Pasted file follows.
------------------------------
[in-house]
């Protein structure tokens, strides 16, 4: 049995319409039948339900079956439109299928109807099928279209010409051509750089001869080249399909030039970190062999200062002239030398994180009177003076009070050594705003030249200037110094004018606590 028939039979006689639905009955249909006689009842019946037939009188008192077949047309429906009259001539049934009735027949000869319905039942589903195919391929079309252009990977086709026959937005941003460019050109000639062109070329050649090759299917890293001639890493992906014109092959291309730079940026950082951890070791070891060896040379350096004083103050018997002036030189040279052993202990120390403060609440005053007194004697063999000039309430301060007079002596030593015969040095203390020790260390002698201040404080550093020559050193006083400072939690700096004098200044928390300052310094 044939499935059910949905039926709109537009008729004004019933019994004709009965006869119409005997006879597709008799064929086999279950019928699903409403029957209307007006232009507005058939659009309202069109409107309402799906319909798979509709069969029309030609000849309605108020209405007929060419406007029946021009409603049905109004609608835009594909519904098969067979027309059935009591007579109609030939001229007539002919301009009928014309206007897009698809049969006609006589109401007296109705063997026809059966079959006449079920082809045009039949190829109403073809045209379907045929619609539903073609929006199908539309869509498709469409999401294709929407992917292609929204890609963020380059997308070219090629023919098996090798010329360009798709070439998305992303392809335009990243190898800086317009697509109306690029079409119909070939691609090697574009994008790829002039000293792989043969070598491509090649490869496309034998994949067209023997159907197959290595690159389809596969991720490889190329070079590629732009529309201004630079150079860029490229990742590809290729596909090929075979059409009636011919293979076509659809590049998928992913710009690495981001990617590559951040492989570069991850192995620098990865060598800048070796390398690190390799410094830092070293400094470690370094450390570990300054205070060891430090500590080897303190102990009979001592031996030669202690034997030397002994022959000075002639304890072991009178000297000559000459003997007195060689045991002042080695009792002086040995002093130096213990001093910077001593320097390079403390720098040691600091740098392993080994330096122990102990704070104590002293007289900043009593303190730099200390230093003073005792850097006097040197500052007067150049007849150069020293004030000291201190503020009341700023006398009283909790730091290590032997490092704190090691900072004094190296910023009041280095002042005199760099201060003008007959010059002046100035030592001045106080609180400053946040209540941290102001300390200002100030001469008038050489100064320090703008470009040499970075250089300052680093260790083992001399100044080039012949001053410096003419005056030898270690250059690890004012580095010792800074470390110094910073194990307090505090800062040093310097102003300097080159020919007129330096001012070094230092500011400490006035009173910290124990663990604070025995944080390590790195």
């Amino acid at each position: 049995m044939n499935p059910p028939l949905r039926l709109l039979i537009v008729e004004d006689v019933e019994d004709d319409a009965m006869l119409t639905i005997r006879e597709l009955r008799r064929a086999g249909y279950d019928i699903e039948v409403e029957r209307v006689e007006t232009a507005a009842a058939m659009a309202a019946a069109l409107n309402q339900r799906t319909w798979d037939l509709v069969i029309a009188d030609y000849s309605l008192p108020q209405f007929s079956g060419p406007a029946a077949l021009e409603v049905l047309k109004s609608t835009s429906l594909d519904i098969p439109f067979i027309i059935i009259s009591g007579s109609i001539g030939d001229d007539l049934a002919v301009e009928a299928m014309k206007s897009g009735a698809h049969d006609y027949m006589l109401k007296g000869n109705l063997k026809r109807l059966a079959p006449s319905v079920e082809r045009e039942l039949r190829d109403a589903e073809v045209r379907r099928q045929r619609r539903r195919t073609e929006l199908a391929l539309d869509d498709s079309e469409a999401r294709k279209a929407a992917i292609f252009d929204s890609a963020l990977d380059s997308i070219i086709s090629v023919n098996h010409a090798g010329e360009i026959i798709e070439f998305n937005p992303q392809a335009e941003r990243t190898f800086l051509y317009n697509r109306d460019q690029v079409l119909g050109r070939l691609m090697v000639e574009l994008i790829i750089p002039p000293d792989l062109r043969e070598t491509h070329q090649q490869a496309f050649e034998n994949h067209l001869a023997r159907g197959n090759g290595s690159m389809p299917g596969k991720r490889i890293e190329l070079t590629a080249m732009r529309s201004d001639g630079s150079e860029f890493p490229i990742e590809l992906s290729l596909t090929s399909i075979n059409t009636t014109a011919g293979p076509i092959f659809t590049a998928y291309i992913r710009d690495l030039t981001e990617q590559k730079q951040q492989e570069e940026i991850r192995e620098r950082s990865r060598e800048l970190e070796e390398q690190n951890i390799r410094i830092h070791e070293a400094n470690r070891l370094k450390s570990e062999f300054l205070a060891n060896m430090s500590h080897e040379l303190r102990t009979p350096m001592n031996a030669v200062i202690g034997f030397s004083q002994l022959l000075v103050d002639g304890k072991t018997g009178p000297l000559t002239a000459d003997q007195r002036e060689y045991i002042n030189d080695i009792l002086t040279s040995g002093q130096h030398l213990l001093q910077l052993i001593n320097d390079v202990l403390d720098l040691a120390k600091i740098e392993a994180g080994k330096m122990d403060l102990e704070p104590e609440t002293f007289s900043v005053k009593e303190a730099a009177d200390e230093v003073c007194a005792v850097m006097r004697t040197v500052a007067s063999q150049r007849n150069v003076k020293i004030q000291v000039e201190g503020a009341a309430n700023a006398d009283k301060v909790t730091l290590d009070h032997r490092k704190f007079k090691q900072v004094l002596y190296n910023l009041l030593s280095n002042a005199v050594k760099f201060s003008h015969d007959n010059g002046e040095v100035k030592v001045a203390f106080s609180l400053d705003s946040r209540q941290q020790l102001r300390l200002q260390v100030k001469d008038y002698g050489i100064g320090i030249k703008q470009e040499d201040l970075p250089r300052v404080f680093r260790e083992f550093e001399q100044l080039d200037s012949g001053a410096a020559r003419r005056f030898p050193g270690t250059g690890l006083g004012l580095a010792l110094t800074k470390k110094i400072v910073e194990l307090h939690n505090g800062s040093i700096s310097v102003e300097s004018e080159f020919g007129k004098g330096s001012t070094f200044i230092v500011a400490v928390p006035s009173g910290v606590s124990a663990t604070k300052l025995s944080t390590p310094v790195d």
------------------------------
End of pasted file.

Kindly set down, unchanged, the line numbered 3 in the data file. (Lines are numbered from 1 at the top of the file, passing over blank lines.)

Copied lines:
């Amino acid at each position: 049995m044939n499935p059910p028939l949905r039926l709109l039979i537009v008729e004004d006689v019933e019994d004709d319409a009965m006869l119409t639905i005997r006879e597709l009955r008799r064929a086999g249909y279950d019928i699903e039948v409403e029957r209307v006689e007006t232009a507005a009842a058939m659009a309202a019946a069109l409107n309402q339900r799906t319909w798979d037939l509709v069969i029309a009188d030609y000849s309605l008192p108020q209405f007929s079956g060419p406007a029946a077949l021009e409603v049905l047309k109004s609608t835009s429906l594909d519904i098969p439109f067979i027309i059935i009259s009591g007579s109609i001539g030939d001229d007539l049934a002919v301009e009928a299928m014309k206007s897009g009735a698809h049969d006609y027949m006589l109401k007296g000869n109705l063997k026809r109807l059966a079959p006449s319905v079920e082809r045009e039942l039949r190829d109403a589903e073809v045209r379907r099928q045929r619609r539903r195919t073609e929006l199908a391929l539309d869509d498709s079309e469409a999401r294709k279209a929407a992917i292609f252009d929204s890609a963020l990977d380059s997308i070219i086709s090629v023919n098996h010409a090798g010329e360009i026959i798709e070439f998305n937005p992303q392809a335009e941003r990243t190898f800086l051509y317009n697509r109306d460019q690029v079409l119909g050109r070939l691609m090697v000639e574009l994008i790829i750089p002039p000293d792989l062109r043969e070598t491509h070329q090649q490869a496309f050649e034998n994949h067209l001869a023997r159907g197959n090759g290595s690159m389809p299917g596969k991720r490889i890293e190329l070079t590629a080249m732009r529309s201004d001639g630079s150079e860029f890493p490229i990742e590809l992906s290729l596909t090929s399909i075979n059409t009636t014109a011919g293979p076509i092959f659809t590049a998928y291309i992913r710009d690495l030039t981001e990617q590559k730079q951040q492989e570069e940026i991850r192995e620098r950082s990865r060598e800048l970190e070796e390398q690190n951890i390799r410094i830092h070791e070293a400094n470690r070891l370094k450390s570990e062999f300054l205070a060891n060896m430090s500590h080897e040379l303190r102990t009979p350096m001592n031996a030669v200062i202690g034997f030397s004083q002994l022959l000075v103050d002639g304890k072991t018997g009178p000297l000559t002239a000459d003997q007195r002036e060689y045991i002042n030189d080695i009792l002086t040279s040995g002093q130096h030398l213990l001093q910077l052993i001593n320097d390079v202990l403390d720098l040691a120390k600091i740098e392993a994180g080994k330096m122990d403060l102990e704070p104590e609440t002293f007289s900043v005053k009593e303190a730099a009177d200390e230093v003073c007194a005792v850097m006097r004697t040197v500052a007067s063999q150049r007849n150069v003076k020293i004030q000291v000039e201190g503020a009341a309430n700023a006398d009283k301060v909790t730091l290590d009070h032997r490092k704190f007079k090691q900072v004094l002596y190296n910023l009041l030593s280095n002042a005199v050594k760099f201060s003008h015969d007959n010059g002046e040095v100035k030592v001045a203390f106080s609180l400053d705003s946040r209540q941290q020790l102001r300390l200002q260390v100030k001469d008038y002698g050489i100064g320090i030249k703008q470009e040499d201040l970075p250089r300052v404080f680093r260790e083992f550093e001399q100044l080039d200037s012949g001053a410096a020559r003419r005056f030898p050193g270690t250059g690890l006083g004012l580095a010792l110094t800074k470390k110094i400072v910073e194990l307090h939690n505090g800062s040093i700096s310097v102003e300097s004018e080159f020919g007129k004098g330096s001012t070094f200044i230092v500011a400490v928390p006035s009173g910290v606590s124990a663990t604070k300052l025995s944080t390590p310094v790195d």